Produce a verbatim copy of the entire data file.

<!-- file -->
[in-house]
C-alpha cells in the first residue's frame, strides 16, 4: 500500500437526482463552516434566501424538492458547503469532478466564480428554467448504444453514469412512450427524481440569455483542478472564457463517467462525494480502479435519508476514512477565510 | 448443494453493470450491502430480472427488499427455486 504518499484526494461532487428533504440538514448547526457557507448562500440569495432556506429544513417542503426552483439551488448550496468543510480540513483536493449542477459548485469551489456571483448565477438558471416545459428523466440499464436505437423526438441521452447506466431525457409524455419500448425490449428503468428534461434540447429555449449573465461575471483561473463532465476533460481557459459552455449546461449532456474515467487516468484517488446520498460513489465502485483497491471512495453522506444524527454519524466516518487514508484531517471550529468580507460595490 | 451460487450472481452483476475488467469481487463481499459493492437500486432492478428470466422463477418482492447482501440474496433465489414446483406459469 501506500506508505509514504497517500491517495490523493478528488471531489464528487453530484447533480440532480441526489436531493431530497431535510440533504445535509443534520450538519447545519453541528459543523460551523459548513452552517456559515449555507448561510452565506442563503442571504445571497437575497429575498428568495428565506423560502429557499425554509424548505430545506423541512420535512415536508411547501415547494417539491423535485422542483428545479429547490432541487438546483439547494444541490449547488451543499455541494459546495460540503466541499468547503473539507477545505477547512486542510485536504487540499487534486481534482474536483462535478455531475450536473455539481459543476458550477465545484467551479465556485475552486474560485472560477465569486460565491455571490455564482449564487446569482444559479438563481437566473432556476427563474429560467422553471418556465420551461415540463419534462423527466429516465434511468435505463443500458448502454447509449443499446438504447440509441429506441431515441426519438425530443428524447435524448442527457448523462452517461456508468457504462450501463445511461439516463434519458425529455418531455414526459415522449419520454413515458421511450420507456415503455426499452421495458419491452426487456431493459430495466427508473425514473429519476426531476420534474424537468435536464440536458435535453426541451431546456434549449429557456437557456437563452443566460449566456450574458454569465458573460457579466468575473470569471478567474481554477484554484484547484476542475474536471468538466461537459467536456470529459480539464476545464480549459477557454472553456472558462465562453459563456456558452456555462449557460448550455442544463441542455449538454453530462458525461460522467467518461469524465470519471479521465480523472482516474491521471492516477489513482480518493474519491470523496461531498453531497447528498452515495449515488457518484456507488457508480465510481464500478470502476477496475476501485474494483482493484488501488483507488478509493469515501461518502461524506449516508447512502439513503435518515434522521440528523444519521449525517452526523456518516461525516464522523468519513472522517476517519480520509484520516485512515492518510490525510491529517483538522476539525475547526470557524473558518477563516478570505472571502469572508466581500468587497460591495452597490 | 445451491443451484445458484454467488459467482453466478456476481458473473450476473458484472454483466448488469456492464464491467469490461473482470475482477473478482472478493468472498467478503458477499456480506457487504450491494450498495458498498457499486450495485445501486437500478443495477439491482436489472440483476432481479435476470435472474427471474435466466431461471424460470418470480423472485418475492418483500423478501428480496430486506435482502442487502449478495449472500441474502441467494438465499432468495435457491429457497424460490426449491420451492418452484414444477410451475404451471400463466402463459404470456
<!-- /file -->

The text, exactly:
[in-house]
C-alpha cells in the first residue's frame, strides 16, 4: 500500500437526482463552516434566501424538492458547503469532478466564480428554467448504444453514469412512450427524481440569455483542478472564457463517467462525494480502479435519508476514512477565510 | 448443494453493470450491502430480472427488499427455486 504518499484526494461532487428533504440538514448547526457557507448562500440569495432556506429544513417542503426552483439551488448550496468543510480540513483536493449542477459548485469551489456571483448565477438558471416545459428523466440499464436505437423526438441521452447506466431525457409524455419500448425490449428503468428534461434540447429555449449573465461575471483561473463532465476533460481557459459552455449546461449532456474515467487516468484517488446520498460513489465502485483497491471512495453522506444524527454519524466516518487514508484531517471550529468580507460595490 | 451460487450472481452483476475488467469481487463481499459493492437500486432492478428470466422463477418482492447482501440474496433465489414446483406459469 501506500506508505509514504497517500491517495490523493478528488471531489464528487453530484447533480440532480441526489436531493431530497431535510440533504445535509443534520450538519447545519453541528459543523460551523459548513452552517456559515449555507448561510452565506442563503442571504445571497437575497429575498428568495428565506423560502429557499425554509424548505430545506423541512420535512415536508411547501415547494417539491423535485422542483428545479429547490432541487438546483439547494444541490449547488451543499455541494459546495460540503466541499468547503473539507477545505477547512486542510485536504487540499487534486481534482474536483462535478455531475450536473455539481459543476458550477465545484467551479465556485475552486474560485472560477465569486460565491455571490455564482449564487446569482444559479438563481437566473432556476427563474429560467422553471418556465420551461415540463419534462423527466429516465434511468435505463443500458448502454447509449443499446438504447440509441429506441431515441426519438425530443428524447435524448442527457448523462452517461456508468457504462450501463445511461439516463434519458425529455418531455414526459415522449419520454413515458421511450420507456415503455426499452421495458419491452426487456431493459430495466427508473425514473429519476426531476420534474424537468435536464440536458435535453426541451431546456434549449429557456437557456437563452443566460449566456450574458454569465458573460457579466468575473470569471478567474481554477484554484484547484476542475474536471468538466461537459467536456470529459480539464476545464480549459477557454472553456472558462465562453459563456456558452456555462449557460448550455442544463441542455449538454453530462458525461460522467467518461469524465470519471479521465480523472482516474491521471492516477489513482480518493474519491470523496461531498453531497447528498452515495449515488457518484456507488457508480465510481464500478470502476477496475476501485474494483482493484488501488483507488478509493469515501461518502461524506449516508447512502439513503435518515434522521440528523444519521449525517452526523456518516461525516464522523468519513472522517476517519480520509484520516485512515492518510490525510491529517483538522476539525475547526470557524473558518477563516478570505472571502469572508466581500468587497460591495452597490 | 445451491443451484445458484454467488459467482453466478456476481458473473450476473458484472454483466448488469456492464464491467469490461473482470475482477473478482472478493468472498467478503458477499456480506457487504450491494450498495458498498457499486450495485445501486437500478443495477439491482436489472440483476432481479435476470435472474427471474435466466431461471424460470418470480423472485418475492418483500423478501428480496430486506435482502442487502449478495449472500441474502441467494438465499432468495435457491429457497424460490426449491420451492418452484414444477410451475404451471400463466402463459404470456